The 1860 United States presidential election in Virginia took place on November 6, 1860, as part of the 1860 United States presidential election. Voters chose 15 representatives, or electors to the Electoral College, who voted for president and vice president.
Virginia was 1 of only 3 states to vote for the Constitutional Union candidate, former U.S. Senator John Bell, over the Southern Democratic candidate, Vice President John C. Breckinridge, and the Democratic candidate, U.S. Senator Stephen A. Douglas. Former U.S. Representative Abraham Lincoln was also the Republican candidate in this election, but he received the lowest support for any Republican presidential candidate (as well as the lowest support of any candidate who won the presidency) in the history of Virginia.
This was the first presidential election since the formation of political parties in which Virginia did not vote for the Democratic or Democratic-Republican candidate. It was also the closest presidential election result in Virginia history: Bell won by 156 votes, or a margin of 0.093474% – the thirteenth-closest statewide presidential result in United States history and the closest between 1836 and 1876. Virginia eventually seceded from the United States on April 17, 1861, and did not participate in the following elections in 1864 and 1868. However, unionist counties in the Ohio basin, plus a number of adjacent counties in the northwest, seceded to form the state of West Virginia and did participate in those two elections. As of the 2016 presidential election, this is the last election in which Morgan County, one of the counties that broke off to form West Virginia, did not vote for the Republican candidate.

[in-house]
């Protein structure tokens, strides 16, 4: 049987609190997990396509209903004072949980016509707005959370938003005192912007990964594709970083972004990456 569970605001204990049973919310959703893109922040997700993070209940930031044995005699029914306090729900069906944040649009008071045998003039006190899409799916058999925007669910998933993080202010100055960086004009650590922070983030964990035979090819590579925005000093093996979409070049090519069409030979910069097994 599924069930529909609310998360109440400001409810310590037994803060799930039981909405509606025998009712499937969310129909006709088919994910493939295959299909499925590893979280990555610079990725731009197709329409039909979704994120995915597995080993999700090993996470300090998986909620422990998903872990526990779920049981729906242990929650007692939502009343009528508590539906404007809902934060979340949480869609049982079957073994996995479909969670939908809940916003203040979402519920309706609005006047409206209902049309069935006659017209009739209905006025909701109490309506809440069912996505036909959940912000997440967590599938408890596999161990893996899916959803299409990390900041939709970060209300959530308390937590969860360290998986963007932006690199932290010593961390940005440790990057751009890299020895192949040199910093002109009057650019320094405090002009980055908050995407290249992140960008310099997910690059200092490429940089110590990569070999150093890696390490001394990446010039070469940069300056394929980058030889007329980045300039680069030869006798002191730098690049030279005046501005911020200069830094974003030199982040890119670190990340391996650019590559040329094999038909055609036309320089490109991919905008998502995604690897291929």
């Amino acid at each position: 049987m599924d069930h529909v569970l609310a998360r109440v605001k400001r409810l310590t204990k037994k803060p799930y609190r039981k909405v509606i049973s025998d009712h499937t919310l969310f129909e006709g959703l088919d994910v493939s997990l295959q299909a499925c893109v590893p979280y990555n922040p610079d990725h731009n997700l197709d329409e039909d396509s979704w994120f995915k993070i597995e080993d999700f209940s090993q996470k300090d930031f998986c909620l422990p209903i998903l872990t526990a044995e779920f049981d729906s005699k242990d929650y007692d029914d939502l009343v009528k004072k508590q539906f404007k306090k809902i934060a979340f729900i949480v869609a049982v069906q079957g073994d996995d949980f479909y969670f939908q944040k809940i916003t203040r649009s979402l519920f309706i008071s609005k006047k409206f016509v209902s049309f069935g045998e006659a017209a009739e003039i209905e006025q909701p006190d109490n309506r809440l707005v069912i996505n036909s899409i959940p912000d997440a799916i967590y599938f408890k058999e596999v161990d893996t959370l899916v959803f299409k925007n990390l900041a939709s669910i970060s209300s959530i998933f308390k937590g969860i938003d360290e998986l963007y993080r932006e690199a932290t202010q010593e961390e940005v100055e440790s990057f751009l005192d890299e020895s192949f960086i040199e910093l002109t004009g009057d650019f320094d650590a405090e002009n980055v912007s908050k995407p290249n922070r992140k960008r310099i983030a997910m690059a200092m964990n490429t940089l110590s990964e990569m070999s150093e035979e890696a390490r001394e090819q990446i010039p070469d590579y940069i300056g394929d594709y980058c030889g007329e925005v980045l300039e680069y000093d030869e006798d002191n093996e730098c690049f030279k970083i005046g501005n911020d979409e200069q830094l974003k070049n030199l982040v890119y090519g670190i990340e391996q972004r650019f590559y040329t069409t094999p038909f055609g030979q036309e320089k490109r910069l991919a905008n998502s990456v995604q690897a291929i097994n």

Virginia was the only 1 the 11 states that would later declare their secession from the Union and be controlled by Confederate armies in which ballots for Lincoln were distributed, and the vast majority of the votes Lincoln received were cast in border counties of what would soon become West Virginia - the future state accounted for 1,832 of Lincoln's 1,929 votes. Lincoln received no votes at all in 121 of the state's then-145 counties (including 31 of the 50 that would form West Virginia), received a single vote in three counties and received ten or fewer votes in nine of the 24 counties where he polled votes. Lincoln's best results, by far, were in the four counties that comprised the state's northern panhandle, a region which had long felt alienated from Richmond and which was economically and culturally linked to its neighbors Ohio and Pennsylvania and which would become the key driver in the successful effort to form a separate state. Hancock County (Virginia's northernmost at the time) returned Lincoln's best result - he polled over 40% of the vote there and finished in second place (Lincoln polled only eight votes fewer than Breckinridge). Of the 97 votes cast for Lincoln in the state's post-1863 boundaries, 93 were polled in four counties (all along the Potomac River) and four were cast in the coastal city of Portsmouth.